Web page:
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February 15, 2012

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Sharp rise in stress among Welsh health-care staff

Figures for the last three years show that the number of staff who have taken sick leave for stress, or stress-related health problems, has risen significantly at four of Wales’ health boards.

The figures were obtained through the Freedom of Information Act, by Shadow Health minister Darren Millar AM, who described the increases as a “worrying reflection of the burdens placed on NHS staff”.

At 40 per cent, Hywel Dda Local Health Board saw the largest increase – 432 members of staff took stress-related leave in 2008/09, but this total rose to 604 in 2010/11.

Betsi Cadwaladr University Health Board recorded a rise of 34 per cent – from 785 to 1051 between 2008/09 and 2010/11. There were also increases of 24 per cent and 14 per cent, respectively, for Cardiff and Vale and Aneurin Bevan Health Boards.

In Powys, the number who took sick leave for stress, or stress-related health problems, dropped.

Commenting on the findings, Welsh Conservative Assembly Member Mr Millar said the statistics should be seen in the light of the cuts that the Welsh Assembly Government is making to the health budget. He said: “I am more than confident that staff in every health board work exceptionally hard to provide a first-class service for Welsh patients. It is Labour’s sloppy approach and refusal to prioritise the health budget that is making their jobs far harder.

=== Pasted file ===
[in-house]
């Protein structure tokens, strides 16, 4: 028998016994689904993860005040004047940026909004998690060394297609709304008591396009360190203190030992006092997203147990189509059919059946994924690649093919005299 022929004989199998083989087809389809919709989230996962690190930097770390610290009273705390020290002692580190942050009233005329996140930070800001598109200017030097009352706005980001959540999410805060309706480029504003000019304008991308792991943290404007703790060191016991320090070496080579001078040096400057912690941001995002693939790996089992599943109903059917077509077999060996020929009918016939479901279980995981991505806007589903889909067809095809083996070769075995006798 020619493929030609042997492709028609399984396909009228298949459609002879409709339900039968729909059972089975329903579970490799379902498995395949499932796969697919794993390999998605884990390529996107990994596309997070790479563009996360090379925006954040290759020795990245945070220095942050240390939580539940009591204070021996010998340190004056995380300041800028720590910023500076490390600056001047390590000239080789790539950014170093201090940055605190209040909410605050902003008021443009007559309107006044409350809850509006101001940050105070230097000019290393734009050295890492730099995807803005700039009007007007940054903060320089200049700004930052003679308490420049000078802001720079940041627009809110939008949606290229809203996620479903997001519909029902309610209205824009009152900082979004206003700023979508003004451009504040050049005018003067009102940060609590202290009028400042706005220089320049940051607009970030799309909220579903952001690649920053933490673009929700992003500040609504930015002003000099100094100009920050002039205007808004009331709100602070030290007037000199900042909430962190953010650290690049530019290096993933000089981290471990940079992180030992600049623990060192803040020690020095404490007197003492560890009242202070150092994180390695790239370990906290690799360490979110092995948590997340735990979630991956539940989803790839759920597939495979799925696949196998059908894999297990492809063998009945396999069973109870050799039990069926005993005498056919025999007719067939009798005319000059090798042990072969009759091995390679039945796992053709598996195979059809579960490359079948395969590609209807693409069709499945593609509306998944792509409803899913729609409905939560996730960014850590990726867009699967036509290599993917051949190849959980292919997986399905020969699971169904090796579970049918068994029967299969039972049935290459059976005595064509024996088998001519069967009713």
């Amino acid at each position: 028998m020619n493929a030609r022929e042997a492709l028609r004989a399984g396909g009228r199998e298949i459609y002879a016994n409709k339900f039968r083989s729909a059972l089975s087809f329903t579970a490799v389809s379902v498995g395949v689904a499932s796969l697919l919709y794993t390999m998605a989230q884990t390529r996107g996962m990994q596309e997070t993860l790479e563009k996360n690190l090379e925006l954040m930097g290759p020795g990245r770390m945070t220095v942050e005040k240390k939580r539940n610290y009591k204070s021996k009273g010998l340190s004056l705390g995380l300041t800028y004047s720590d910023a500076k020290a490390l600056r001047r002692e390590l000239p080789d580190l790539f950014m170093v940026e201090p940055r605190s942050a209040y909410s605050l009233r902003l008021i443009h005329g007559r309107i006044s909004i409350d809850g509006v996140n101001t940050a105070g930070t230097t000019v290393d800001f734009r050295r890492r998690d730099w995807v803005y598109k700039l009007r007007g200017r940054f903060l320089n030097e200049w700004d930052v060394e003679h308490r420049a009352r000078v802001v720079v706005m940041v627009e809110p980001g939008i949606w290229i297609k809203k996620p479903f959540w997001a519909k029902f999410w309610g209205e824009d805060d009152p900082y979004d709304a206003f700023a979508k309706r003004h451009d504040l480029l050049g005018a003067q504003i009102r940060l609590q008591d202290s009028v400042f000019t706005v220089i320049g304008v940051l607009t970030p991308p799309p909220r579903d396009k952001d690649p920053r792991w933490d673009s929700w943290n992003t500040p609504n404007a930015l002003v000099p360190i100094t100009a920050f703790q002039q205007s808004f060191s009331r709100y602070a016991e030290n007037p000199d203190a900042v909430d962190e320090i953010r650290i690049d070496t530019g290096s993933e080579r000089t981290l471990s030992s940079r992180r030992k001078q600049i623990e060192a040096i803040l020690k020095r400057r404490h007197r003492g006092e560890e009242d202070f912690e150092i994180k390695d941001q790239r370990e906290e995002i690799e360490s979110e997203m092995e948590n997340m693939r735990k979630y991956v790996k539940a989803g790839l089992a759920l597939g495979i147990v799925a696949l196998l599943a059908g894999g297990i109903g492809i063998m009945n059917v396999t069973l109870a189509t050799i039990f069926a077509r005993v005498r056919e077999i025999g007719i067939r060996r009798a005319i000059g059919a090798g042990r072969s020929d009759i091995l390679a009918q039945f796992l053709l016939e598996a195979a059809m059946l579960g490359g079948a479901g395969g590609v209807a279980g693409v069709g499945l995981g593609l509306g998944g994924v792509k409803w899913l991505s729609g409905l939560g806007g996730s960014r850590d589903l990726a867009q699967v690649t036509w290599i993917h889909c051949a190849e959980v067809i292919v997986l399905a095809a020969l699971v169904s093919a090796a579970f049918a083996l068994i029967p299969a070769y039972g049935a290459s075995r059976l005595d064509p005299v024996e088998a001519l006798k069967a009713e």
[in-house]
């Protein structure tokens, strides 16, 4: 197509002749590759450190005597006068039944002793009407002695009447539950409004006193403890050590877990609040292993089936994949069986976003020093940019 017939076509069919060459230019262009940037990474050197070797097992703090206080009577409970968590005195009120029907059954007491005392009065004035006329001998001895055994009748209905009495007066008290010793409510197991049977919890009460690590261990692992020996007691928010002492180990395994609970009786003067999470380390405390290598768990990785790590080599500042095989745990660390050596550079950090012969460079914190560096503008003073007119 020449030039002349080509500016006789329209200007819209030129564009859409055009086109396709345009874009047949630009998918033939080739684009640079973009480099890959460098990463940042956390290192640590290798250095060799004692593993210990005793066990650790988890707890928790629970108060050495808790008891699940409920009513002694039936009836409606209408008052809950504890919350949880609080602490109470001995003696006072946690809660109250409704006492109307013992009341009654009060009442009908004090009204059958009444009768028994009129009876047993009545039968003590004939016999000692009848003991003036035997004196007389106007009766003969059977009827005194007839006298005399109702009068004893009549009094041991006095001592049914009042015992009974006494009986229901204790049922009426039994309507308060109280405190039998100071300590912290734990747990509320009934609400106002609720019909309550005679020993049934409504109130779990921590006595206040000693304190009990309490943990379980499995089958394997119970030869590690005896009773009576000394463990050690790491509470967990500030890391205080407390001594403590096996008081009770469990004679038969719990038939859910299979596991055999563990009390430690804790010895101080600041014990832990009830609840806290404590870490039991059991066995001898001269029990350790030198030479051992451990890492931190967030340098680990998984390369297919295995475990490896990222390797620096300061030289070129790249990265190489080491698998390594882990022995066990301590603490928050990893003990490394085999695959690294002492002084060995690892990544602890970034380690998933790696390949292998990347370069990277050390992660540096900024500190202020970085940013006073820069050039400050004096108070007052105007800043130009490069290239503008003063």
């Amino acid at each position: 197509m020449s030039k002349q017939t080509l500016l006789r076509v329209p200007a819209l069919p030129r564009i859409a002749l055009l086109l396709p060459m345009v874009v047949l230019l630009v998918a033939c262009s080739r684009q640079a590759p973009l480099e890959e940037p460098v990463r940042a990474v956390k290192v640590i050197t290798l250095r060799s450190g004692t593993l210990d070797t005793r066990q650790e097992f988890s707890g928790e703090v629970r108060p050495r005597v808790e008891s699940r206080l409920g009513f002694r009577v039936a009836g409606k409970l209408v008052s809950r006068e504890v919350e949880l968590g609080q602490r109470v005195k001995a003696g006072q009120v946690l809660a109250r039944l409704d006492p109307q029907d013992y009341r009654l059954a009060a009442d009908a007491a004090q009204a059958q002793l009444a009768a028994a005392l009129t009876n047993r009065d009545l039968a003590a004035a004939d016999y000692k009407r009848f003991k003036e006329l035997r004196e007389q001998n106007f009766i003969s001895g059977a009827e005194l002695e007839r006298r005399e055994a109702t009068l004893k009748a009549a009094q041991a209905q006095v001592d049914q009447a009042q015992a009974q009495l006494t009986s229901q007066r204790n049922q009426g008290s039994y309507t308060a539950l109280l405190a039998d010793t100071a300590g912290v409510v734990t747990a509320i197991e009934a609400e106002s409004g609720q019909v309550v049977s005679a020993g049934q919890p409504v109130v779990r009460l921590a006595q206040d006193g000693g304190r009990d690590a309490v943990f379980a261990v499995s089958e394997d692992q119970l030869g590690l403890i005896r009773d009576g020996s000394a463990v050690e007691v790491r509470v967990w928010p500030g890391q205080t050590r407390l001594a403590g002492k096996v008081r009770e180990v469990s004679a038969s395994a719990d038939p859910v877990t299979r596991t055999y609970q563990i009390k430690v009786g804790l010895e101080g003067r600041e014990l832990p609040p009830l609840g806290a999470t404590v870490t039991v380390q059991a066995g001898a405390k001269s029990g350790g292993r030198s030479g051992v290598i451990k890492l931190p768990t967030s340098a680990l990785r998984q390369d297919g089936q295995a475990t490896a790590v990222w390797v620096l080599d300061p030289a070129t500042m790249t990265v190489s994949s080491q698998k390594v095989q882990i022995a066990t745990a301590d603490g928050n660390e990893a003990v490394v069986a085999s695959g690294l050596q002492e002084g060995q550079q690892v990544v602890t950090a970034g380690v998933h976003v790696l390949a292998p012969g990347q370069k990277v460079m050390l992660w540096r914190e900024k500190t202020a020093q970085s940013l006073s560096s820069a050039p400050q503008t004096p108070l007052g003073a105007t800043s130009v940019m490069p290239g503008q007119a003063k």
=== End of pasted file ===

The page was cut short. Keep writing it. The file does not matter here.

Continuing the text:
“Stress in any workplace is unhealthy and harmful. I would expect the health minister to speak to health boards that have seen a rise in this problem and learn lessons from those that have not.”

A spokesperson for Health minister Lesley Griffiths, however, challenged Mr Millar’s view, insisting: “NHS organisations have invested in occupational-health programmes to support well-being of the workforce, by, for example, responding proactively to violence and aggression – all designed to help reduce stress levels.”

Using Mr Millar’s argument against him, by comparing the situation in Wales with England, the spokesperson added: “The calamitous health reforms being forced through by the Tories in England, on top of mass redundancies caused by cuts, will obviously have an impact on stress levels among staff there. Mercifully, in Wales, our NHS staff will not be confronted with that kind of Tory dogma.”

The Royal College of Nursing in Wales told SHP that the rise in stress among nursing staff was a consequence of the huge reorganisation of the NHS in Wales, which has seen the number of trusts halved. Tina Donnelly, the College’s director, said: “As well as downsizing the clinical environment on the front line in the acute health-care sector, nurses are having to manage patients’ expectations, who don’t understand why this [service reorganisation] is happening.”

She added that the costs-reduction programme has led to a lack of supervision of more junior staff by senior clinicians. The effect, she explained, is that many nurses are worrying about whether they’ve given the appropriate care to their patients.

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12 years ago

these findings will with regret will go on for a long time to come. its very difficult to look after people who need care full time. so to be motivated everyday takes a very special person to do this kind of work, hats of to you. so the people above you should have there job in the bag. or they should not be doing it. end of ?